1                        Booting AArch64 Linux
   2                        =====================
   4Author: Will Deacon <>
   5Date  : 07 September 2012
   7This document is based on the ARM booting document by Russell King and
   8is relevant to all public releases of the AArch64 Linux kernel.
  10The AArch64 exception model is made up of a number of exception levels
  11(EL0 - EL3), with EL0 and EL1 having a secure and a non-secure
  12counterpart.  EL2 is the hypervisor level and exists only in non-secure
  13mode. EL3 is the highest priority level and exists only in secure mode.
  15For the purposes of this document, we will use the term `boot loader'
  16simply to define all software that executes on the CPU(s) before control
  17is passed to the Linux kernel.  This may include secure monitor and
  18hypervisor code, or it may just be a handful of instructions for
  19preparing a minimal boot environment.
  21Essentially, the boot loader should provide (as a minimum) the
  241. Setup and initialise the RAM
  252. Setup the device tree
  263. Decompress the kernel image
  274. Call the kernel image
  301. Setup and initialise RAM
  33Requirement: MANDATORY
  35The boot loader is expected to find and initialise all RAM that the
  36kernel will use for volatile data storage in the system.  It performs
  37this in a machine dependent manner.  (It may use internal algorithms
  38to automatically locate and size all RAM, or it may use knowledge of
  39the RAM in the machine, or any other method the boot loader designer
  40sees fit.)
  432. Setup the device tree
  46Requirement: MANDATORY
  48The device tree blob (dtb) must be no bigger than 2 megabytes in size
  49and placed at a 2-megabyte boundary within the first 512 megabytes from
  50the start of the kernel image. This is to allow the kernel to map the
  51blob using a single section mapping in the initial page tables.
  543. Decompress the kernel image
  57Requirement: OPTIONAL
  59The AArch64 kernel does not currently provide a decompressor and
  60therefore requires decompression (gzip etc.) to be performed by the boot
  61loader if a compressed Image target (e.g. Image.gz) is used.  For
  62bootloaders that do not implement this requirement, the uncompressed
  63Image target is available instead.
  664. Call the kernel image
  69Requirement: MANDATORY
  71The decompressed kernel image contains a 32-byte header as follows:
  73  u32 magic     = 0x14000008;   /* branch to stext, little-endian */
  74  u32 res0      = 0;            /* reserved */
  75  u64 text_offset;              /* Image load offset */
  76  u64 res1      = 0;            /* reserved */
  77  u64 res2      = 0;            /* reserved */
  79The image must be placed at the specified offset (currently 0x80000)
  80from the start of the system RAM and called there. The start of the
  81system RAM must be aligned to 2MB.
  83Before jumping into the kernel, the following conditions must be met:
  85- Quiesce all DMA capable devices so that memory does not get
  86  corrupted by bogus network packets or disk data.  This will save
  87  you many hours of debug.
  89- Primary CPU general-purpose register settings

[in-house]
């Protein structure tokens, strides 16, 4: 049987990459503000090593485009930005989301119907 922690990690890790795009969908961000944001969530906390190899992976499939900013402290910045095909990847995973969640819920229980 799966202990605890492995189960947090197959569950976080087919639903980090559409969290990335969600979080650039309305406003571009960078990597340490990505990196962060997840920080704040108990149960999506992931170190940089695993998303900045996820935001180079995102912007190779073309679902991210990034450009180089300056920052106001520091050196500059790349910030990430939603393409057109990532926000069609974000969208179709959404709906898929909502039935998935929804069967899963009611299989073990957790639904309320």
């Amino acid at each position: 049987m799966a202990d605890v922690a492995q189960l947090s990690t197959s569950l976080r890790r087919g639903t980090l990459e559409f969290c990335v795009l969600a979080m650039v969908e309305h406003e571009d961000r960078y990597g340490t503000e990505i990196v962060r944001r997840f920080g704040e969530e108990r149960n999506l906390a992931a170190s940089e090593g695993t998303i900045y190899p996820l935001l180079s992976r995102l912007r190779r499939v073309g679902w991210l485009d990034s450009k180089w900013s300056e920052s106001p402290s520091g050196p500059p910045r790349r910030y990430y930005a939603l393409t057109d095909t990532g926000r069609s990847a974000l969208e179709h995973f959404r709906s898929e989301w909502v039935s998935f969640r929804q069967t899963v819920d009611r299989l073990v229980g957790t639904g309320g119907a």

90  x0 = physical address of device tree blob (dtb) in system RAM.
  91  x1 = 0 (reserved for future use)
  92  x2 = 0 (reserved for future use)
  93  x3 = 0 (reserved for future use)
  95- CPU mode
  96  All forms of interrupts must be masked in PSTATE.DAIF (Debug, SError,
  97  IRQ and FIQ).
  98  The CPU must be in either EL2 (RECOMMENDED in order to have access to
  99  the virtualisation extensions) or non-secure EL1.
 101- Caches, MMUs
 102  The MMU must be off.
 103  Instruction cache may be on or off.
 104  Data cache must be off and invalidated.
 105  External caches (if present) must be configured and disabled.
 107- Architected timers
 108  CNTFRQ must be programmed with the timer frequency.
 109  If entering the kernel at EL1, CNTHCTL_EL2 must have EL1PCTEN (bit 0)
 110  set where available.
 112- Coherency
 113  All CPUs to be booted by the kernel must be part of the same coherency
 114  domain on entry to the kernel.  This may require IMPLEMENTATION DEFINED
 115  initialisation to enable the receiving of maintenance operations on
 116  each CPU.
 118- System registers
 119  All writable architected system registers at the exception level where
 120  the kernel image will be entered must be initialised by software at a
 121  higher exception level to prevent execution in an UNKNOWN state.
 123The boot loader is expected to enter the kernel on each CPU in the
 124following manner:
 126- The primary CPU must jump directly to the first instruction of the
 127  kernel image.  The device tree blob passed by this CPU must contain
 128  for each CPU node:
 130    1. An 'enable-method' property. Currently, the only supported value
 131       for this field is the string "spin-table".
 133    2. A 'cpu-release-addr' property identifying a 64-bit,
 134       zero-initialised memory location.
 136  It is expected that the bootloader will generate these device tree
 137  properties and insert them into the blob prior to kernel entry.
 139- Any secondary CPUs must spin outside of the kernel in a reserved area
 140  of memory (communicated to the kernel by a /memreserve/ region in the
 141  device tree) polling their cpu-release-addr location, which must be
 142  contained in the reserved region.  A wfe instruction may be inserted
 143  to reduce the overhead of the busy-loop and a sev will be issued by
 144  the primary CPU.  When a read of the location pointed to by the
 145  cpu-release-addr returns a non-zero value, the CPU must jump directly
 146  to this value.
 148- Secondary CPU general-purpose register settings
 149  x0 = 0 (reserved for future use)
 150  x1 = 0 (reserved for future use)
 151  x2 = 0 (reserved for future use)
 152  x3 = 0 (reserved for future use)
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